Friday, January 07, 2011

iRobot introduces AVA telepresence robot at CES (!!!)

Didn't expect this so soon: iRobot unveiled its telepresence robot, AVA. The telepresence robot is compatible with iPads and Android devices and is designed to be ready for APPs.

iRobot CEO Colin Angle: "If you can program an iPad, you can program a robot."

The new robot has sonar and mapping, and Microsoft Kinect-style technology.

Here's PC Magazine's interview on YouTube:

Exciting stuff!

This isn't yet a shipping product, so we'll have to see if iRobot can be more successful this time than they were with the ConnectR product, which flubbed both the Roomba form factor (trip grandma, useless in offices, hospitals), and function (no on-board screen).

With the new robot, the tablet device is the screen. Pretty easy upgrades too — just load a new App on your tablet, or upgrade the tablet. I love the modular concept.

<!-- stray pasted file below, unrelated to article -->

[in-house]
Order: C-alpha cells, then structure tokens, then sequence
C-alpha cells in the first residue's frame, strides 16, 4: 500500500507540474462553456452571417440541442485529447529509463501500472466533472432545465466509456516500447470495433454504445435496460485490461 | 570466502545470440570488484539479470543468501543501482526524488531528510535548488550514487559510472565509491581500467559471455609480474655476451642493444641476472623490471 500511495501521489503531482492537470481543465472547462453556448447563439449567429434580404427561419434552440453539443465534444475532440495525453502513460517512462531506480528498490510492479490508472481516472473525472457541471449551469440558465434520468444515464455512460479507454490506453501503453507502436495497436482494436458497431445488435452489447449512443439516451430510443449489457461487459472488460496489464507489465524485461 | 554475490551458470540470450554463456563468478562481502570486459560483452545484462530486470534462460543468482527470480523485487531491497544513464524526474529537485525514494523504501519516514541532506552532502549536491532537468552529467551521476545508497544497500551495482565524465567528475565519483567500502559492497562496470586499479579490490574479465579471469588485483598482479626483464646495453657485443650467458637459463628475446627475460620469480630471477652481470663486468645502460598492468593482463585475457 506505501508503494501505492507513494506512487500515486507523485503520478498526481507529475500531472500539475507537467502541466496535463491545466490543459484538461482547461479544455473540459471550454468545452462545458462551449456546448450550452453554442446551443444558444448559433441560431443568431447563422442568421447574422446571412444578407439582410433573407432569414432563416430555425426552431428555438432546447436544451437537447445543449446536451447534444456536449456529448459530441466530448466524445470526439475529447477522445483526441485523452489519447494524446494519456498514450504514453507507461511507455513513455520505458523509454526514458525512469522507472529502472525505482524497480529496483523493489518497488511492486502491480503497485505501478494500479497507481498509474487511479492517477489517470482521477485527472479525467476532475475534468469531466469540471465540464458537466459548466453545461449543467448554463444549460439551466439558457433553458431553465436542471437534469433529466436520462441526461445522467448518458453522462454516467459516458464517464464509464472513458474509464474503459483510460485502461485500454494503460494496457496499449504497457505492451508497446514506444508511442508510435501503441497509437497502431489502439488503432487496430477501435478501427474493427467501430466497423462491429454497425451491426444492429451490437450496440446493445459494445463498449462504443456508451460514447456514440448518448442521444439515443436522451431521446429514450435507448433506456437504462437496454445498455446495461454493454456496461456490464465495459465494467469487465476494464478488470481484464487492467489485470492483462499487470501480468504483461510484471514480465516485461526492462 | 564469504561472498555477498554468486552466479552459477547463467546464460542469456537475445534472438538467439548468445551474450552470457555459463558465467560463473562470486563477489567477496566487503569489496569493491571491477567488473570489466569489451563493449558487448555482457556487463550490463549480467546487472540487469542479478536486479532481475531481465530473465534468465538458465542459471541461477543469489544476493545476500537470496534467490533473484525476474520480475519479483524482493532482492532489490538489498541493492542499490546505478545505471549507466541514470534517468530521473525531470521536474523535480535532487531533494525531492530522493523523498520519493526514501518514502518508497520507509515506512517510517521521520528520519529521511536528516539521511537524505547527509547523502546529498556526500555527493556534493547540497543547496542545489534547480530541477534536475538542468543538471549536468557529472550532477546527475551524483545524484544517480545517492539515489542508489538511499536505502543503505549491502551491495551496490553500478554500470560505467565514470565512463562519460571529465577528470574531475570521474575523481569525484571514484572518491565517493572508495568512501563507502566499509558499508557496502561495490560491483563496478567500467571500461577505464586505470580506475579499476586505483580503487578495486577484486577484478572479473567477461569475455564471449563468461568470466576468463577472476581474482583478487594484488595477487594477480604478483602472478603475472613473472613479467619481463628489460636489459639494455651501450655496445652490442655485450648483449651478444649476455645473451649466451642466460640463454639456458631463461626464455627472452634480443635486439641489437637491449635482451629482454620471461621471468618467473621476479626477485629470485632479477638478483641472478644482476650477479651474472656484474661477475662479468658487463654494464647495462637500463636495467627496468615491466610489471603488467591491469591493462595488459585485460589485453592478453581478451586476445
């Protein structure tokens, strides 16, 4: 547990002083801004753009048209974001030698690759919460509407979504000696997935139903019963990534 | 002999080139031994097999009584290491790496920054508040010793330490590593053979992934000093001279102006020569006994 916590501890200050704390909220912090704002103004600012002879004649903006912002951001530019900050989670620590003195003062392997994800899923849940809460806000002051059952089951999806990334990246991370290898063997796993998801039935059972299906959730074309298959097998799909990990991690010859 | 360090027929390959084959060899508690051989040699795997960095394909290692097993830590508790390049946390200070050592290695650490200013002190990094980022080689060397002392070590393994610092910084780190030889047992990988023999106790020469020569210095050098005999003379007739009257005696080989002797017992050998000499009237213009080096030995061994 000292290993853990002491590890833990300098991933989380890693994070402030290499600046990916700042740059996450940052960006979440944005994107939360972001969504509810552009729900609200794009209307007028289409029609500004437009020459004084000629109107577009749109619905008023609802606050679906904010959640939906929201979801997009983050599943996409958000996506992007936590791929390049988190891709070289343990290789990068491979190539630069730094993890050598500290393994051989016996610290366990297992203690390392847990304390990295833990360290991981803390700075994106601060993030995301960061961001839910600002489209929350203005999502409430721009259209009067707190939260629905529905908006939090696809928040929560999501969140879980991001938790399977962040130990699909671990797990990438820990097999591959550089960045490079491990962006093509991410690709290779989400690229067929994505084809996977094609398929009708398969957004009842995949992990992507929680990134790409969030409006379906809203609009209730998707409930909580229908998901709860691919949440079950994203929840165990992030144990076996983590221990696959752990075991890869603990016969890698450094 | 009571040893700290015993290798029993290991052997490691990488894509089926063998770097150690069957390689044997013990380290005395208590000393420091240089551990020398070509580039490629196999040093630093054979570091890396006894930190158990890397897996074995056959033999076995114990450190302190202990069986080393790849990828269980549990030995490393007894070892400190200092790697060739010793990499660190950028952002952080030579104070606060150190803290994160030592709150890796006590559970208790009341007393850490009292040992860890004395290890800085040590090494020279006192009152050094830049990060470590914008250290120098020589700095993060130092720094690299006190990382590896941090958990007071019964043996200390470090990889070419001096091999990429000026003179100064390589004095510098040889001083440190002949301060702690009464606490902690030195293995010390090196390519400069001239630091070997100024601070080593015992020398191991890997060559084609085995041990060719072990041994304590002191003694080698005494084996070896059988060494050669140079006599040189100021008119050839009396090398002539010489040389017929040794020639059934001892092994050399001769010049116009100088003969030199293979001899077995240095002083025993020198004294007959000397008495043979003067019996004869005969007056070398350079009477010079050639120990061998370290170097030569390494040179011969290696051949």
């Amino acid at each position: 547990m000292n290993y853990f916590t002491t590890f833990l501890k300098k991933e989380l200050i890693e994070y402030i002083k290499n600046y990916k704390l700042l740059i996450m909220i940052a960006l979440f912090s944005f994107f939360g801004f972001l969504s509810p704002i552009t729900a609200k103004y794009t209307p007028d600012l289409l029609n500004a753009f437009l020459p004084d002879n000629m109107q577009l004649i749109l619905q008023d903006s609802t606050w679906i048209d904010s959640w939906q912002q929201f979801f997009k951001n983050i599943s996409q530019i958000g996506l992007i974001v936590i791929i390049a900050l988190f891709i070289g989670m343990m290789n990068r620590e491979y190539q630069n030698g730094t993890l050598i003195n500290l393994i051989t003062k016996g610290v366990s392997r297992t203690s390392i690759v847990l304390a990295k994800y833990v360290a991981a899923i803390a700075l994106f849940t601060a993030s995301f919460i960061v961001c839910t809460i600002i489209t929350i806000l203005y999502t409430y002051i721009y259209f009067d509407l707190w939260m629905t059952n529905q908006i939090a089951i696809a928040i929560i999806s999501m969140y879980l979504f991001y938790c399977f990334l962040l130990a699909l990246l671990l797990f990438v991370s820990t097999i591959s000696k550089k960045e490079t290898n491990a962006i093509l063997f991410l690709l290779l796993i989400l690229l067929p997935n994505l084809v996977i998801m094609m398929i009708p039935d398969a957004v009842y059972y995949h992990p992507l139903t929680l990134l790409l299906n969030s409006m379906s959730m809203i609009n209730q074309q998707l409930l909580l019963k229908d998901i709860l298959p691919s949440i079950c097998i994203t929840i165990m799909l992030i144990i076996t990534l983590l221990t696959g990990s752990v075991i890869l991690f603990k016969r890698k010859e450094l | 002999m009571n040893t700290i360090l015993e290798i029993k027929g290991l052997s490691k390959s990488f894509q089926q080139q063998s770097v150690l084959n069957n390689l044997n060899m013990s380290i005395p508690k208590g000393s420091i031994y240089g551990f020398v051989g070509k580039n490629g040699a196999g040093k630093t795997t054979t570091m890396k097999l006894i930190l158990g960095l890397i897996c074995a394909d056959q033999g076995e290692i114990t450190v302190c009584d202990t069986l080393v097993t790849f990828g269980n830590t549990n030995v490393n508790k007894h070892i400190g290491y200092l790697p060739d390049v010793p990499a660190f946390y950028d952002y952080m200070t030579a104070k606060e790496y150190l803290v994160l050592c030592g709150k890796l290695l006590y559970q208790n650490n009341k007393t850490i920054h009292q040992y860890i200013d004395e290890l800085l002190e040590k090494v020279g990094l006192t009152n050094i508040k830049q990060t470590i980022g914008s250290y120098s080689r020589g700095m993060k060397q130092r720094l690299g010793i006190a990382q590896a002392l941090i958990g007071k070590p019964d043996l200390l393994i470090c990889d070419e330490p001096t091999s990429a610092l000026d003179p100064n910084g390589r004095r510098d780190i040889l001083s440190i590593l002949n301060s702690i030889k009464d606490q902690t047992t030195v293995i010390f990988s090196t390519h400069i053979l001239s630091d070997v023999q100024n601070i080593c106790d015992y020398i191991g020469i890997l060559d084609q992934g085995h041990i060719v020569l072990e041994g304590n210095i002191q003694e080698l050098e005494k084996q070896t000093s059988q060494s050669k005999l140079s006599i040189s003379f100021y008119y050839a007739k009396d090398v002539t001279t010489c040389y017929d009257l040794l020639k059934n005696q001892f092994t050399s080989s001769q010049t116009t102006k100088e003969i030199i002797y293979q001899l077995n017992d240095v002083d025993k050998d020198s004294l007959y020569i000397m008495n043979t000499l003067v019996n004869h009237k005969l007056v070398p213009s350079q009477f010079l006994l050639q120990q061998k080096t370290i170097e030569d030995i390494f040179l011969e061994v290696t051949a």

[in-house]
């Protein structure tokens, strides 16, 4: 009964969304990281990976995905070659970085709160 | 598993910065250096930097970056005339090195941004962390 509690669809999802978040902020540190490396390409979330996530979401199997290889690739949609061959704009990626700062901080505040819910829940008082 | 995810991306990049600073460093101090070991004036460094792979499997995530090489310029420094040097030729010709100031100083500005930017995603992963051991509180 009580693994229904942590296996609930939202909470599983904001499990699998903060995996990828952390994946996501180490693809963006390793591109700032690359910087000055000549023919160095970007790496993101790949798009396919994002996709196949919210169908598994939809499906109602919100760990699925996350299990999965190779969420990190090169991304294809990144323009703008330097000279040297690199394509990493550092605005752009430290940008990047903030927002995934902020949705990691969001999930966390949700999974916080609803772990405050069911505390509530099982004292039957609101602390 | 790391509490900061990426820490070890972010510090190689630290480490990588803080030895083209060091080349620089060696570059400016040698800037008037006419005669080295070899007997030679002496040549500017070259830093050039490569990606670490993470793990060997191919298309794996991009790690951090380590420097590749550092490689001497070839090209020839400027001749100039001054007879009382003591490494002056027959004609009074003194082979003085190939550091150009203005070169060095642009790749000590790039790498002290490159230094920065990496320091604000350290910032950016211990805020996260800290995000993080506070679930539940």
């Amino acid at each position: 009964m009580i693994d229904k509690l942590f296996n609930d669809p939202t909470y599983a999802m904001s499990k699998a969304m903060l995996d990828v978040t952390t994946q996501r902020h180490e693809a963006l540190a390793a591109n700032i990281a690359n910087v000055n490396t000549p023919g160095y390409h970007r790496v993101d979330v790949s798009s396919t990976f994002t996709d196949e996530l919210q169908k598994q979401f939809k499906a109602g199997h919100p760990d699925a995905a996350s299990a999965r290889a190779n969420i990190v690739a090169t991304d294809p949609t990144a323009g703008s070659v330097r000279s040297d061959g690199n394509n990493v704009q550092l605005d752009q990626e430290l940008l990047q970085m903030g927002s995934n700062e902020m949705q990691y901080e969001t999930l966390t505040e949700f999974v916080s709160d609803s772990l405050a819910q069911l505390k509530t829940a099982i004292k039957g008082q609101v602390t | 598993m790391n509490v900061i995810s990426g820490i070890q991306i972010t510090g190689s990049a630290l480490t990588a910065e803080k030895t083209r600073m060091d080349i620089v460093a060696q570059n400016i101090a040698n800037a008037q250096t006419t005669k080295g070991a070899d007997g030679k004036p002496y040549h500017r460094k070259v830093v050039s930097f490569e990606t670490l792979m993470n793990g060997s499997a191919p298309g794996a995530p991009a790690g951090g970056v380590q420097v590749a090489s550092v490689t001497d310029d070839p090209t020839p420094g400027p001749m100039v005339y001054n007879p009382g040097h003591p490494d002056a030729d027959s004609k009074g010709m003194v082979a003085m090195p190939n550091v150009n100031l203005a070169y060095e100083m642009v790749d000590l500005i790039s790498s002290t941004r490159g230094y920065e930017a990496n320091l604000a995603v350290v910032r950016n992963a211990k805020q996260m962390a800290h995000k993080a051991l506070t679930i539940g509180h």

Price points are obviously the bugaboo with devices like this one. But there's a lot of potential uses, such as remote medical monitoring. I could also see the government using this at some point. Imagine how many more facilities a government inspector could keep tabs on at once without having to physically go to every location all the time? Executives could get a tour of key facilities without having to travel to China. This could also be a rare instance where a civilian product goes up the food chain to the military and enhance sentry-type robots, powered by the iPad.

1 comment:

Sean said...

That's actually a pretty cool product. I was VERY unimpressed with the new roomba's, because after three and a half years you would expect to see more innovation, especially with the higher prices. Last I heard, Roomba only had 2% market penetration, and nothing about the new models is going to change that much. If I were an investor, I would not be happy that Irobot seems to be sacrificing market share to prop up margins by failing to invest in R&D and raising prices.

This telepresence robot, on the other hand, seems to be a large step forward. It actually leverages some of the cool technology used on the military side (like SLAM navigation). Not sure why they don't also leverage that tech for the roomba, particularly with Neato hot on their heels.